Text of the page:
White Trash: The 400-Year Untold History of Class in America by Nancy Isenberg

Because I was raised in middle America where the white trash of America thrive and find success (I can say this because some would define my own family as white trash), I found this non-fiction piece intriguing. In an effort to continue pushing myself to read things I normally wouldn’t, I added this book to my 2018 list. This follows the lower classes and the social injustices they have endured throughout history.

To the Bright Edge of the World by Eowyn Ivey

Set in Alaska, a Colonel is charged to brave its wilderness and find the gold everyone is intent on finding. With just a few men and his newly pregnant wife, they endure intense hardships along the way. It is said to have some magical elements weaved throughout and has positive reviews. I think it’s going to be a beautiful and possibly tragic read.

Kraken by China Mieville

In what seems like a birth story of the Kraken, this novel takes place in a London we do not recognize, where a different kind of magic runs deep and a battle is brewing. I thought the book cover was lovely, and I think the fantasy side of it will be interesting.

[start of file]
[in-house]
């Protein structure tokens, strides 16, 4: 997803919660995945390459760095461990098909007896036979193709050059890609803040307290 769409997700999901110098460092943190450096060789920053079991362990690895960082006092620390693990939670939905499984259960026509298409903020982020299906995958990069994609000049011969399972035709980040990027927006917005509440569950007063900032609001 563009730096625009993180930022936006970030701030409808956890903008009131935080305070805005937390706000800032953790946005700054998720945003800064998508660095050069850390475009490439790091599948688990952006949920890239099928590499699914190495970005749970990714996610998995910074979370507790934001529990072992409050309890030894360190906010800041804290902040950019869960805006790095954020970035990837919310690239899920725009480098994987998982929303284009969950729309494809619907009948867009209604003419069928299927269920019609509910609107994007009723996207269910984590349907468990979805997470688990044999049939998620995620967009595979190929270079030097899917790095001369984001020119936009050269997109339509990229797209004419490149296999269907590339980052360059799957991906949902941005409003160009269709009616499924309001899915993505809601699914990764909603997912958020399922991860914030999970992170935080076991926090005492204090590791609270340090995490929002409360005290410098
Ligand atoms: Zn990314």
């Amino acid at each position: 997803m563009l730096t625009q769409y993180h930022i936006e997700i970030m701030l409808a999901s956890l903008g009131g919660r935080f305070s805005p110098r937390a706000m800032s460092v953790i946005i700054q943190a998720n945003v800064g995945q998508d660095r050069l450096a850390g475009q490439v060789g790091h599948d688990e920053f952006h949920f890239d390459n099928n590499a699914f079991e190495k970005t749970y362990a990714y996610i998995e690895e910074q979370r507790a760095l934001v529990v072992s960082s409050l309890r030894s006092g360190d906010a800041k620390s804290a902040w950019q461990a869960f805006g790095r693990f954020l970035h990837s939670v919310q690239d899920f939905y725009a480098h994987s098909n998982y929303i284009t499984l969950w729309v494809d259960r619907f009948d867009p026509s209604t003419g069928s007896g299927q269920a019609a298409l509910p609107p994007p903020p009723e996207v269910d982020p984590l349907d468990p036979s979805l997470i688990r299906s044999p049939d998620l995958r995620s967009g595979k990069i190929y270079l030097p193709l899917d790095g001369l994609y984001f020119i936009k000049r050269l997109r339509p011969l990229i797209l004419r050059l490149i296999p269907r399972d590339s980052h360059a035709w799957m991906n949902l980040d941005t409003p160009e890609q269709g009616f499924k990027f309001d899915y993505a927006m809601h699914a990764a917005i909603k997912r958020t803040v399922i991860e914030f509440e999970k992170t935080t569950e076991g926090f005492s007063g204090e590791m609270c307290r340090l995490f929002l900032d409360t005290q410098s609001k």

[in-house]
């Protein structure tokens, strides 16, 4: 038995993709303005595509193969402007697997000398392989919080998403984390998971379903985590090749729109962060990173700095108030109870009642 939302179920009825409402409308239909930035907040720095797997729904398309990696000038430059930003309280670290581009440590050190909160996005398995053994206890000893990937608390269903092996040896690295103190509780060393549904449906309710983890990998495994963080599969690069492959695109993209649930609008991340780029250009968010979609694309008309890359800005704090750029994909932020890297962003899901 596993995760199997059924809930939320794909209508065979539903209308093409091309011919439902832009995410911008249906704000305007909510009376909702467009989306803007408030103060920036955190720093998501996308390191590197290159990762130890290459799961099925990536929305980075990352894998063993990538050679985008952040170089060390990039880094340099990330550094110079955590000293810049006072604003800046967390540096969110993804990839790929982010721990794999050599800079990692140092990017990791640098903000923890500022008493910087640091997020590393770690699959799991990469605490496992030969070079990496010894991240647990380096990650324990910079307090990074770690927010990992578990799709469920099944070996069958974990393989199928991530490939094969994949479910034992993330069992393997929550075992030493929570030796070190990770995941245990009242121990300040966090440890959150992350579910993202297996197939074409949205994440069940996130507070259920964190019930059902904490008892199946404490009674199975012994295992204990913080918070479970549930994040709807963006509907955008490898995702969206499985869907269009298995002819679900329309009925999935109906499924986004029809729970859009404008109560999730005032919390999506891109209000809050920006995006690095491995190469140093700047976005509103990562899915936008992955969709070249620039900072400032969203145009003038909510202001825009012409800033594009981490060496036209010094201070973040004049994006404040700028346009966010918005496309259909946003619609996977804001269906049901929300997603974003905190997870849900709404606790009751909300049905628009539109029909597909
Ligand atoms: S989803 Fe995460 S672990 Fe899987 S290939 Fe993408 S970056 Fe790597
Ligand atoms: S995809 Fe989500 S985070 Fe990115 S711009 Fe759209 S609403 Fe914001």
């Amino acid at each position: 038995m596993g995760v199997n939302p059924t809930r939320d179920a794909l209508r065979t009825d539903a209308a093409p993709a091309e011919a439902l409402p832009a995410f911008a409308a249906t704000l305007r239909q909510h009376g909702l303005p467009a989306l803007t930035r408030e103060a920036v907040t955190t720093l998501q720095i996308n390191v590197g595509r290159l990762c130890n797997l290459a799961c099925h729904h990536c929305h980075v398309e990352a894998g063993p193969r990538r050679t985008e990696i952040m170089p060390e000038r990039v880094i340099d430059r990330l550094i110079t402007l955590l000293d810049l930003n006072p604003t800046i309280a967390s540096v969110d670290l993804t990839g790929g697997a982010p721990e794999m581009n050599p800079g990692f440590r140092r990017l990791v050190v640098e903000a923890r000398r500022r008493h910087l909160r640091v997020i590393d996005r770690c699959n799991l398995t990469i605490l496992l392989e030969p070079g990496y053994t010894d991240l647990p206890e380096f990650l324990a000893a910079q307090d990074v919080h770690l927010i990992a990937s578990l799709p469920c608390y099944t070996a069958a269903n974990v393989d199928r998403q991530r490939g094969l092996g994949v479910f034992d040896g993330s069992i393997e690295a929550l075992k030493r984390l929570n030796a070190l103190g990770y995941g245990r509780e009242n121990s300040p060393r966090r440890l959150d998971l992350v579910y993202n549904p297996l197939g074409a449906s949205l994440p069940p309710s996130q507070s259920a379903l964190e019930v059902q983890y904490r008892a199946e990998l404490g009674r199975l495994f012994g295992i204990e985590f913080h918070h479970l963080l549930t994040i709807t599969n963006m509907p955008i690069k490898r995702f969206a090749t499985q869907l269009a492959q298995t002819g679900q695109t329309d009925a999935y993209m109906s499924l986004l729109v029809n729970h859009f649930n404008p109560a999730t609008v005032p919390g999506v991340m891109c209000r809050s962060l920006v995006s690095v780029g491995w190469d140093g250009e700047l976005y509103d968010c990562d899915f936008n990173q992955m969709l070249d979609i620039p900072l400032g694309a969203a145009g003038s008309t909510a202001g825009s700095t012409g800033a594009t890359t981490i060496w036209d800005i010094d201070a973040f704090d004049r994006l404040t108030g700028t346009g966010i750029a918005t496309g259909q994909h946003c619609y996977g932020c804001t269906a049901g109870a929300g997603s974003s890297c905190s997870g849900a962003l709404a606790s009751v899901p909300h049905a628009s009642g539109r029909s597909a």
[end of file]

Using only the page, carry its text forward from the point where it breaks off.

The Mermaid’s Sister by Carrie Anne Noble

I am very excited to read this tale of three orphan children brought together as siblings and bound by unique circumstances. Each arrived to their “Auntie” by different means. Specifically, one sister arrived in a seashell, and at the age of 16, is now growing scales. Together, they must get her to the sea or she will die.

Nothing is ever as easy as it seems though, and their journey is full of dangerous surprises. What will they learn about each other as they try to save their sister?

The Women in the Castle by Jessica Shattuck

One woman, the widow of a Nazi resistor, returns to her grand castle after WWII. She is determined to keep the vow she made to her husband of protecting the other wives of his fellow resistors. Through shared pain and grief, the characters come together to heal from the devastation World War II wrought on the world and their lives.

The Summer Before the War by Helen Simonson

A small town in England lives through the perfect summer. Follow their stories before the perfect summer is about to end in war and broken nations. A touching story about pre-WWI England, this historical fiction piece is sure to be a heartfelt read.

All the Crooked Saints by Maggie Stiefvater


All the Crooked Saints is set in Colorado and circles the Soria family. Each of them has the ability to perform miracles, but are also trying to escape their own abilities. Published in October 2017, I have wanted to read this since it popped up on my Goodreads recommendations.

Taking Charge of Your Fertility by Toni Weschler